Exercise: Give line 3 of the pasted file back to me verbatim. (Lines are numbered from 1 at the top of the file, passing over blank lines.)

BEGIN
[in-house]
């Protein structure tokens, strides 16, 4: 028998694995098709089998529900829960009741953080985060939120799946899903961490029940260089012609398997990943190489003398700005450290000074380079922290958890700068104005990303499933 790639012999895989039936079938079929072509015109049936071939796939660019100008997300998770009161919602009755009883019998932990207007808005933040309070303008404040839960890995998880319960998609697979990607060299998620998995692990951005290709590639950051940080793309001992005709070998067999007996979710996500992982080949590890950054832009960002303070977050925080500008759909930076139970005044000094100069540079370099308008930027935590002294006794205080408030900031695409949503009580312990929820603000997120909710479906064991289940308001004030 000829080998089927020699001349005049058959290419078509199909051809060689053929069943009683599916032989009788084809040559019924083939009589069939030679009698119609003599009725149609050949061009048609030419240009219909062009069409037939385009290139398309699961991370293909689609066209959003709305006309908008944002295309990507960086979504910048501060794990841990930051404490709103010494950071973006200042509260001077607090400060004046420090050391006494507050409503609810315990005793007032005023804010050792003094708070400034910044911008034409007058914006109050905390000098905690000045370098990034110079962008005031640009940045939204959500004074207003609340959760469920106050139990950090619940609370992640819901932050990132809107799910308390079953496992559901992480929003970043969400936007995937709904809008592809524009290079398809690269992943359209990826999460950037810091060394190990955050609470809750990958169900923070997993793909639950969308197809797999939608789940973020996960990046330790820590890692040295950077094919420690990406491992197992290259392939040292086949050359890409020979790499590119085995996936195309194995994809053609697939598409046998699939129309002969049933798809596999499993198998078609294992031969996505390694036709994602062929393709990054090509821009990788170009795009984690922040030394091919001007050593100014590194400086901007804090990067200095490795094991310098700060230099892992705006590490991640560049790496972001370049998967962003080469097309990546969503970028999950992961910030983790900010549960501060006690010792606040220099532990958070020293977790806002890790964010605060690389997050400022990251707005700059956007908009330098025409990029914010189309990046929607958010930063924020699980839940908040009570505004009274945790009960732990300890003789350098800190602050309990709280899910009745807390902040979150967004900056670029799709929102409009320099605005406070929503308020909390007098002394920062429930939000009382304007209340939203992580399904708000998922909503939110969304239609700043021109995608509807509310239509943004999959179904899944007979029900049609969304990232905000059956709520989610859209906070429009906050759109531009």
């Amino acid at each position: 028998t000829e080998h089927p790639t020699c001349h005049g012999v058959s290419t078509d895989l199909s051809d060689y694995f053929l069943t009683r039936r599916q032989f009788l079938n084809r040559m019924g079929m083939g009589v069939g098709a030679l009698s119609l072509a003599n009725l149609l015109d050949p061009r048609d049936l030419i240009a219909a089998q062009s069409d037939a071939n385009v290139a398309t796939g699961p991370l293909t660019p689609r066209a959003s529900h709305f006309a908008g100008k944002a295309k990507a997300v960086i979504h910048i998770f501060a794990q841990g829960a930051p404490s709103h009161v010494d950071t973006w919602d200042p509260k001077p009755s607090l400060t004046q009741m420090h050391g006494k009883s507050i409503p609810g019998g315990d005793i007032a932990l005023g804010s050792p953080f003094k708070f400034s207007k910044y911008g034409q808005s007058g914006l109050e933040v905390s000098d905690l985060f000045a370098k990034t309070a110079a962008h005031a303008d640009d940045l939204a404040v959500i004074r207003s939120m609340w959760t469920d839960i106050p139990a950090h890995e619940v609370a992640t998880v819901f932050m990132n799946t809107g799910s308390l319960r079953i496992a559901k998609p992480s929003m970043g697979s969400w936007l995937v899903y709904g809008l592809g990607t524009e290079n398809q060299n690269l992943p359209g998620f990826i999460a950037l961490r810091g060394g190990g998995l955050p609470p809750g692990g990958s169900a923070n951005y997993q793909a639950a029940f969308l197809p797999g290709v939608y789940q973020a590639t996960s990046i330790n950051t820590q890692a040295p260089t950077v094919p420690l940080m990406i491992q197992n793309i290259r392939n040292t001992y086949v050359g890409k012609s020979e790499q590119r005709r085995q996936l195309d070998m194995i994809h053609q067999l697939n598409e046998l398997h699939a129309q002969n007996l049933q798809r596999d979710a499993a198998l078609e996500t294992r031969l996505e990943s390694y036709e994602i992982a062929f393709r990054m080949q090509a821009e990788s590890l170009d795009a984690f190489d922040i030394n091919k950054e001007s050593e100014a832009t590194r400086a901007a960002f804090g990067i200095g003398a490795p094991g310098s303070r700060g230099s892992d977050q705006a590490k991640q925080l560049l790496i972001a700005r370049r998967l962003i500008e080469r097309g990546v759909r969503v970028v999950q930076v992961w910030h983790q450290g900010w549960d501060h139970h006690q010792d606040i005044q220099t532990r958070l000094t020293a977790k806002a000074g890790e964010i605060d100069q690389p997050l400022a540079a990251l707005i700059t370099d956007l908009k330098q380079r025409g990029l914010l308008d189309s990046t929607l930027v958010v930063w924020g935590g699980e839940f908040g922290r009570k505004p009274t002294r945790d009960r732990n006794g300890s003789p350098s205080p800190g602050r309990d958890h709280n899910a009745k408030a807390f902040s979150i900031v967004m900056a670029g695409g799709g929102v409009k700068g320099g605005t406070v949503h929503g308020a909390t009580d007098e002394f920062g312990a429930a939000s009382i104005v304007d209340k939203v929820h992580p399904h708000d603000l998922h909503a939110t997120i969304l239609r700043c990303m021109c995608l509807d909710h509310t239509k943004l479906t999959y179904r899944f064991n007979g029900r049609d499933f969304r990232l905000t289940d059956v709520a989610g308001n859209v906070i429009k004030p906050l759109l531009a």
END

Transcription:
């Amino acid at each position: 028998t000829e080998h089927p790639t020699c001349h005049g012999v058959s290419t078509d895989l199909s051809d060689y694995f053929l069943t009683r039936r599916q032989f009788l079938n084809r040559m019924g079929m083939g009589v069939g098709a030679l009698s119609l072509a003599n009725l149609l015109d050949p061009r048609d049936l030419i240009a219909a089998q062009s069409d037939a071939n385009v290139a398309t796939g699961p991370l293909t660019p689609r066209a959003s529900h709305f006309a908008g100008k944002a295309k990507a997300v960086i979504h910048i998770f501060a794990q841990g829960a930051p404490s709103h009161v010494d950071t973006w919602d200042p509260k001077p009755s607090l400060t004046q009741m420090h050391g006494k009883s507050i409503p609810g019998g315990d005793i007032a932990l005023g804010s050792p953080f003094k708070f400034s207007k910044y911008g034409q808005s007058g914006l109050e933040v905390s000098d905690l985060f000045a370098k990034t309070a110079a962008h005031a303008d640009d940045l939204a404040v959500i004074r207003s939120m609340w959760t469920d839960i106050p139990a950090h890995e619940v609370a992640t998880v819901f932050m990132n799946t809107g799910s308390l319960r079953i496992a559901k998609p992480s929003m970043g697979s969400w936007l995937v899903y709904g809008l592809g990607t524009e290079n398809q060299n690269l992943p359209g998620f990826i999460a950037l961490r810091g060394g190990g998995l955050p609470p809750g692990g990958s169900a923070n951005y997993q793909a639950a029940f969308l197809p797999g290709v939608y789940q973020a590639t996960s990046i330790n950051t820590q890692a040295p260089t950077v094919p420690l940080m990406i491992q197992n793309i290259r392939n040292t001992y086949v050359g890409k012609s020979e790499q590119r005709r085995q996936l195309d070998m194995i994809h053609q067999l697939n598409e046998l398997h699939a129309q002969n007996l049933q798809r596999d979710a499993a198998l078609e996500t294992r031969l996505e990943s390694y036709e994602i992982a062929f393709r990054m080949q090509a821009e990788s590890l170009d795009a984690f190489d922040i030394n091919k950054e001007s050593e100014a832009t590194r400086a901007a960002f804090g990067i200095g003398a490795p094991g310098s303070r700060g230099s892992d977050q705006a590490k991640q925080l560049l790496i972001a700005r370049r998967l962003i500008e080469r097309g990546v759909r969503v970028v999950q930076v992961w910030h983790q450290g900010w549960d501060h139970h006690q010792d606040i005044q220099t532990r958070l000094t020293a977790k806002a000074g890790e964010i605060d100069q690389p997050l400022a540079a990251l707005i700059t370099d956007l908009k330098q380079r025409g990029l914010l308008d189309s990046t929607l930027v958010v930063w924020g935590g699980e839940f908040g922290r009570k505004p009274t002294r945790d009960r732990n006794g300890s003789p350098s205080p800190g602050r309990d958890h709280n899910a009745k408030a807390f902040s979150i900031v967004m900056a670029g695409g799709g929102v409009k700068g320099g605005t406070v949503h929503g308020a909390t009580d007098e002394f920062g312990a429930a939000s009382i104005v304007d209340k939203v929820h992580p399904h708000d603000l998922h909503a939110t997120i969304l239609r700043c990303m021109c995608l509807d909710h509310t239509k943004l479906t999959y179904r899944f064991n007979g029900r049609d499933f969304r990232l905000t289940d059956v709520a989610g308001n859209v906070i429009k004030p906050l759109l531009a």